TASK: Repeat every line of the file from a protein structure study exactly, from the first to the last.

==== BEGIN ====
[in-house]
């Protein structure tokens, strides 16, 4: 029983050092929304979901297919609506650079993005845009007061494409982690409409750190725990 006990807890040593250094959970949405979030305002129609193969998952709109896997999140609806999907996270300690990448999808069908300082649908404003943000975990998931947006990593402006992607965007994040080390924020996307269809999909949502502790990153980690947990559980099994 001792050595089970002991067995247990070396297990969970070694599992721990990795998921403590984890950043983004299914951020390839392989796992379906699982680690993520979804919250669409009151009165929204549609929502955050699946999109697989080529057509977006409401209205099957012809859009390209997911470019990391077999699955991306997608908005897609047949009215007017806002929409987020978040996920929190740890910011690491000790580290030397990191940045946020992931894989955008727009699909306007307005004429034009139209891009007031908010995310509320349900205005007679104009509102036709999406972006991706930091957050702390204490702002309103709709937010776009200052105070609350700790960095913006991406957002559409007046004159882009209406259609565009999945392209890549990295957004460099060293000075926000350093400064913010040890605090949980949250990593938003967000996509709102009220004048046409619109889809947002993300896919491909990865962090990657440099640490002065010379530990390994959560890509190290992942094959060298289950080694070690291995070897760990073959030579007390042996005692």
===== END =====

[in-house]
């Protein structure tokens, strides 16, 4: 029983050092929304979901297919609506650079993005845009007061494409982690409409750190725990 006990807890040593250094959970949405979030305002129609193969998952709109896997999140609806999907996270300690990448999808069908300082649908404003943000975990998931947006990593402006992607965007994040080390924020996307269809999909949502502790990153980690947990559980099994 001792050595089970002991067995247990070396297990969970070694599992721990990795998921403590984890950043983004299914951020390839392989796992379906699982680690993520979804919250669409009151009165929204549609929502955050699946999109697989080529057509977006409401209205099957012809859009390209997911470019990391077999699955991306997608908005897609047949009215007017806002929409987020978040996920929190740890910011690491000790580290030397990191940045946020992931894989955008727009699909306007307005004429034009139209891009007031908010995310509320349900205005007679104009509102036709999406972006991706930091957050702390204490702002309103709709937010776009200052105070609350700790960095913006991406957002559409007046004159882009209406259609565009999945392209890549990295957004460099060293000075926000350093400064913010040890605090949980949250990593938003967000996509709102009220004048046409619109889809947002993300896919491909990865962090990657440099640490002065010379530990390994959560890509190290992942094959060298289950080694070690291995070897760990073959030579007390042996005692």